May Day to Paper

May Day Tree Pole

By Kay Wilt

Today is May 1st or May Day.  I remember May Day as a child with school celebrations that included May Pole dancing on the playground which could result in a pretty amazing ribbon wrapped pole, or a colorful mess. And making May Baskets of construction paper filled with spring flowers for your mom and grandmother. In researching the history of May Day, I found that English villages in the Middle Ages all had Maypoles, which were actual trees brought in from the woods in the midst of rejoicing and raucous merrymaking. Maypoles came in many sizes, and villages were said to compete with each other to show whose Maypole was tallest.

Which led me to thinking about trees . . .

That are made into paper . . . that magically become direct mail . . . that travels through the postal system into your mailbox to entice you to buy products and services.

At Johnson & Quin we make our living by producing direct mail. We belong to Two Sides, an independent, non-profit organization created to promote the responsible production, use and sustainability of print and paper. Two Sides recently released an infographic on Paper and Sustainable Forestry. You can download a PDF of the infographic here – Paper & Sustainable Forestry Infographic.

Paper Infographic

We are often led to believe that using paper is bad for the environment and that forest practices always lead to eroded lands and fewer trees – not so in North America! Here is some of the information illustrated on the infographic and other facts –

  • Forests in the U.S. and Canada grow significantly more wood than is harvested each year.
  • Over the last six decades, the net total U.S. forest area has increased by over 3% and the net volume of trees on timberland has increased by 58%.¹
  • Most paper is made using wood by-products (chips) from the lumber industry and recycled paper rather than whole trees.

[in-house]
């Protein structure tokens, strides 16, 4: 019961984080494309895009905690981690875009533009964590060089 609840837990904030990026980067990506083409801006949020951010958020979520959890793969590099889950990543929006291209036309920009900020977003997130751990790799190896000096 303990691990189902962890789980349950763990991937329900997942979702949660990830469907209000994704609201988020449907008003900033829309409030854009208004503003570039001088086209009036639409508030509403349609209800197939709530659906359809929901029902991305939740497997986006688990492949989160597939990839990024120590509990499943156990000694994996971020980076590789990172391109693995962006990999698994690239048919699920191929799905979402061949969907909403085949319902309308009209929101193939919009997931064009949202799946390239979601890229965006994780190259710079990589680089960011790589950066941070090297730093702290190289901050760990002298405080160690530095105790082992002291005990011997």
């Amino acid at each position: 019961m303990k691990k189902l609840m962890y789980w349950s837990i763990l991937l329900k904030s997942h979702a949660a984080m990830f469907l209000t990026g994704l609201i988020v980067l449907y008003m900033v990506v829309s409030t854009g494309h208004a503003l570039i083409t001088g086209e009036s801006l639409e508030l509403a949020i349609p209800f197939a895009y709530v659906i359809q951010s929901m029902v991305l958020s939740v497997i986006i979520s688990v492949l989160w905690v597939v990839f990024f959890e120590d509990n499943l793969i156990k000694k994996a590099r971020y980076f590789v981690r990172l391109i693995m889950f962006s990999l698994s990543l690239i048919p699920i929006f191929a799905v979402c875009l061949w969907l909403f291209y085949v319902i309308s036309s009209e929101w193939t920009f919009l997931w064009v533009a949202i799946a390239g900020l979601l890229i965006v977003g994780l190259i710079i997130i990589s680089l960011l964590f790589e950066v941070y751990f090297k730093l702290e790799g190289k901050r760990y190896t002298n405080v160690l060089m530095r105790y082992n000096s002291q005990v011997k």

• The U.S. mailing industry (including paper, printing, paper and print suppliers, graphic design, and mailing distribution) supports 8.4 million jobs (about 6% of U.S. jobs) and $1.3 trillion in sales revenue, more than 8.6% of U.S. gross domestic production.²
  • Over half of the forestland in the U.S. is privately owned and 89% of harvested pulpwood comes from private land.³
  • The income landowners receive for trees grown on their land encourages them to maintain, sustainably manage and renew this valuable resource.

As Two Sides states on their website – Print and Paper is recyclable, powerful and based on a renewable resource.  In a multimedia world, it continues to be highly effective and can be a sustainable way to communicate when produced and used responsibly. For more information on Two Sides North America see their website at

Enjoy a wonderful May Day!

  1. U.S. Department of Agriculture, 2012
  2. Envelope Manufacturers Association Foundation, 2012
  3. U.S. Department of Agriculture, 2012
This entry was posted in Direct Mail, Environment, Paper and tagged , , , , . Bookmark the permalink.

1 Response to May Day to Paper

  1. thriftyenvelopes says:

    Reblogged this on Thrifty Envelopes.


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